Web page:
Now residing in Canada with her three children, Ensaf Haidar is currently on a European tour to draw public attention to her husband’s plight and to seek the support of European governments.
She would not stop fighting for the release of her husband, who is unjustly detained by the Saudi authorities, Haidar said. Held since 2012, Badawi was sentenced in May 2014 to ten years in prison, 1,000 lashes and a fine of 1 million rials (200,000 euros) on a charge of insulting Islam.
“My husband never thought he was doing wrong, he just spoke freely and differently and now he is in prison, unjustly convicted,” Haidar said. “With just a few days to go before the start of Ramadan, a small window of hope is opening, because the king usually pardons prisoners of conscience at this time.
“Meanwhile, I will continue to campaign, to ask the government officials I meet to contact their Saudi counterparts in order to talk about Raif. I am not trying to put pressure on Riyadh, I am just drawing attention to a humanitarian case, that of my husband, who has always preached peace and freedom and who is now badly missed by his family.”
As the creator of the Liberal Saudi Network, a website now banned in Saudi Arabia, Badawi was awarded the Reporters Without Borders press freedom prize in the “Netizen” category in 2014.
He was publicly subjected to a first session of 50 lashes in January 2015 but subsequent sessions of this barbaric punishment have been postponed – officially on health grounds. According to his wife, he could be retried by the supreme court on a charge of apostasy, which carries the death penalty.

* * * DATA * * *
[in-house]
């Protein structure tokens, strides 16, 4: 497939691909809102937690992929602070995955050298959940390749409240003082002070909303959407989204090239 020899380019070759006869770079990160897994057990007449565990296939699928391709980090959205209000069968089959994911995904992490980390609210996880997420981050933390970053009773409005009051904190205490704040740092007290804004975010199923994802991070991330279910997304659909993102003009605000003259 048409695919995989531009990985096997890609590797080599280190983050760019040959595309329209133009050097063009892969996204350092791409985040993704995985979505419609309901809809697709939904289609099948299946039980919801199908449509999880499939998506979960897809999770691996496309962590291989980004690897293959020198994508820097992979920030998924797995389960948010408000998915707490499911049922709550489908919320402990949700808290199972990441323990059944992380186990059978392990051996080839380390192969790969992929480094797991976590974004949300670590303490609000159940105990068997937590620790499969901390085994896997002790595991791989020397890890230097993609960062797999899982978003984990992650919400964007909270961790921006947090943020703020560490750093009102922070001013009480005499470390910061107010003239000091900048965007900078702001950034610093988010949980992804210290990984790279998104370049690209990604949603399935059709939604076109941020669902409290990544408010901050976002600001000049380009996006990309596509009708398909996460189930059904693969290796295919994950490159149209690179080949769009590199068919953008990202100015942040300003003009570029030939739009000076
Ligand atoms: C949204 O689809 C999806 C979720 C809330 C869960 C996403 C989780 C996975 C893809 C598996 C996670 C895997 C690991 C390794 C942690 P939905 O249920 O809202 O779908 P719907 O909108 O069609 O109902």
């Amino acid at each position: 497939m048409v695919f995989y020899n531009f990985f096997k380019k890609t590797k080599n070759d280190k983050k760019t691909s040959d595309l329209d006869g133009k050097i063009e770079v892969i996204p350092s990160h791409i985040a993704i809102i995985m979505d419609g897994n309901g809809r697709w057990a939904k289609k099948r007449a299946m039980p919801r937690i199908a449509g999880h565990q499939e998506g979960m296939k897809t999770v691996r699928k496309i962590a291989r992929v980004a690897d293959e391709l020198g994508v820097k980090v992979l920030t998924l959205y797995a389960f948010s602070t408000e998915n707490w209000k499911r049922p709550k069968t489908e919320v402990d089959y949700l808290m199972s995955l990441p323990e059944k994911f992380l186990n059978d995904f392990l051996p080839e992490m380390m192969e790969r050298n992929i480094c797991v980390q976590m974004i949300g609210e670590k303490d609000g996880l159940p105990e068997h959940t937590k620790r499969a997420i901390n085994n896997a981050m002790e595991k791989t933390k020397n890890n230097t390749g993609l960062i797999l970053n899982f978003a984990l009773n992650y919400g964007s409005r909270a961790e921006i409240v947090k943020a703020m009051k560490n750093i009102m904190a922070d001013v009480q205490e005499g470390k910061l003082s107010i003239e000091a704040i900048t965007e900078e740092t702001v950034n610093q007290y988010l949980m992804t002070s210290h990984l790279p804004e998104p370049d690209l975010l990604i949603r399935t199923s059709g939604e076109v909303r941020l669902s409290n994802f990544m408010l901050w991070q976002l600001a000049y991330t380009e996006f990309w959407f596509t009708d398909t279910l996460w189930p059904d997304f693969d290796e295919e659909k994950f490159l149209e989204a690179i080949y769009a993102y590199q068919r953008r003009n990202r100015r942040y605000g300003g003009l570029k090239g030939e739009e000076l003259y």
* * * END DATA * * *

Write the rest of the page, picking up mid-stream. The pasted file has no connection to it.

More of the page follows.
“Raif Badawi embodies freedom of the spirit and the spirit of freedom,” Reporters Without Borders secretary-general Christophe Deloire said.
“His detention is an insult to intelligence and liberty. We ask the Saudi authorities to put a complete stop to the flogging and simply overturn his conviction. We also urge France and all other countries concerned about human rights to react officially to this iniquitous sentence and to ask the Saudi authorities to release this young blogger.”
In a petition that has gathered nearly 46,000 signatures since December 2014, Reporters Without Borders is calling on the Saudi authorities to pardon Badawi.
In a joint initiative with its national sections and foreign bureaux, Reporters Without Borders has also written to heads of state and government urging them to intercede with the Saudi authorities on behalf of Badawi. The recipients include US President Barack Obama, French President François Hollande and Spanish Premier Mariano Rajoy.
The Saudi authorities tolerate no independent media outlets and have been steadily tightening their grip on the Internet since the Arab spring in 2011. Online information is closely controlled and the regime does not hesitate to use security grounds and a draconian cyber-crime law to jail bloggers.
Two journalists and six netizens are currently detained for questioning the regime or for posting information regarded as critical or as damaging to the Kingdom’s security or reputation.
Some have been mistreated or even tortured. They include Badawi’s lawyer, Waleed Abu Al-Khair, who founded the Saudi Observatory for Human Rights. He was sentenced to 15 years in prison in July 2014 over the information he was posting online.
Wajdi Al-Ghazzawi, the owner of Al-Fajr TV and host of a programme called “Al-Fadfada,” was sentenced to 12 years in prison in February 2014 for accusing Saudi Arabia of links with terrorism and Al-Qaeda in particular. He was also banned from leaving the country for 20 years after completing his jail sentence and from ever appearing on television again.
Saudi Arabia is ranked 164th out of 180 countries in the 2015 Reporters Without Borders press freedom index.